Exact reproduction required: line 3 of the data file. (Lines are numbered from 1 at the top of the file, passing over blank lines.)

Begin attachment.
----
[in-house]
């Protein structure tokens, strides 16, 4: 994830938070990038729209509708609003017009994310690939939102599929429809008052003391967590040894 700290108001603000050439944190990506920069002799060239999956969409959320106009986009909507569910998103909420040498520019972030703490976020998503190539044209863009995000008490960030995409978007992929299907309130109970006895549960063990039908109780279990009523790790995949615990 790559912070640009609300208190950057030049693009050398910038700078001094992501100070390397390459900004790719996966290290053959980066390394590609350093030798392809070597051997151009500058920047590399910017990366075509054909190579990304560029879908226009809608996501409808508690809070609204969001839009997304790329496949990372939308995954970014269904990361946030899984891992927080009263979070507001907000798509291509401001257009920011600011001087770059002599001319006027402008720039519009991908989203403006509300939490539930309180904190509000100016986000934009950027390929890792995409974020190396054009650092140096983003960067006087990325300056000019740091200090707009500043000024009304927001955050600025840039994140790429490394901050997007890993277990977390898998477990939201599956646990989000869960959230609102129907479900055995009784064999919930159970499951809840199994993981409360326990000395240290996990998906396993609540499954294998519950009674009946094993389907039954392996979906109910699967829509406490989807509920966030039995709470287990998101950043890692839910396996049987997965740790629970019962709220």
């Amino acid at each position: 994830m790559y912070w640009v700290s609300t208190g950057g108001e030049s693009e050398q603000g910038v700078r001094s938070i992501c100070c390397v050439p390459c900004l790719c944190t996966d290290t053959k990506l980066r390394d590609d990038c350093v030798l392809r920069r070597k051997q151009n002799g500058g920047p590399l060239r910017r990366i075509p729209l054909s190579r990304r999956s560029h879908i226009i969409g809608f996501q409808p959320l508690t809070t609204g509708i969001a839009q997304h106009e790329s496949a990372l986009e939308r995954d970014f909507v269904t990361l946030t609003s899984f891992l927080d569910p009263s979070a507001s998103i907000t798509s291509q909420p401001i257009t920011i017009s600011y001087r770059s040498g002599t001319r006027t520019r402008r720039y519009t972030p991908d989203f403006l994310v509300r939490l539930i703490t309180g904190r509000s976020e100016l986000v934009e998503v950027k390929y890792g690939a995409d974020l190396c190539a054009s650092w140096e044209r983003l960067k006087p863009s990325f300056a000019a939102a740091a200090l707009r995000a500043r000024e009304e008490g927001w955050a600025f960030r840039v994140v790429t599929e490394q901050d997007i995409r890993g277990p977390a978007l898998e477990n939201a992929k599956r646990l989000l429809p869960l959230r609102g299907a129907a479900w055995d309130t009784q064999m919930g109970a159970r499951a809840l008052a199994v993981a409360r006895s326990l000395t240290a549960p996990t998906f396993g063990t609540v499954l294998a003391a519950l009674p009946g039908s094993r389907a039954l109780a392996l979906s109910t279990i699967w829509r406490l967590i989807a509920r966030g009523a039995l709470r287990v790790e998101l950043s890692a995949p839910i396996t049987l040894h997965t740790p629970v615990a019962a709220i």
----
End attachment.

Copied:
């Amino acid at each position: 994830m790559y912070w640009v700290s609300t208190g950057g108001e030049s693009e050398q603000g910038v700078r001094s938070i992501c100070c390397v050439p390459c900004l790719c944190t996966d290290t053959k990506l980066r390394d590609d990038c350093v030798l392809r920069r070597k051997q151009n002799g500058g920047p590399l060239r910017r990366i075509p729209l054909s190579r990304r999956s560029h879908i226009i969409g809608f996501q409808p959320l508690t809070t609204g509708i969001a839009q997304h106009e790329s496949a990372l986009e939308r995954d970014f909507v269904t990361l946030t609003s899984f891992l927080d569910p009263s979070a507001s998103i907000t798509s291509q909420p401001i257009t920011i017009s600011y001087r770059s040498g002599t001319r006027t520019r402008r720039y519009t972030p991908d989203f403006l994310v509300r939490l539930i703490t309180g904190r509000s976020e100016l986000v934009e998503v950027k390929y890792g690939a995409d974020l190396c190539a054009s650092w140096e044209r983003l960067k006087p863009s990325f300056a000019a939102a740091a200090l707009r995000a500043r000024e009304e008490g927001w955050a600025f960030r840039v994140v790429t599929e490394q901050d997007i995409r890993g277990p977390a978007l898998e477990n939201a992929k599956r646990l989000l429809p869960l959230r609102g299907a129907a479900w055995d309130t009784q064999m919930g109970a159970r499951a809840l008052a199994v993981a409360r006895s326990l000395t240290a549960p996990t998906f396993g063990t609540v499954l294998a003391a519950l009674p009946g039908s094993r389907a039954l109780a392996l979906s109910t279990i699967w829509r406490l967590i989807a509920r966030g009523a039995l709470r287990v790790e998101l950043s890692a995949p839910i396996t049987l040894h997965t740790p629970v615990a019962a709220i």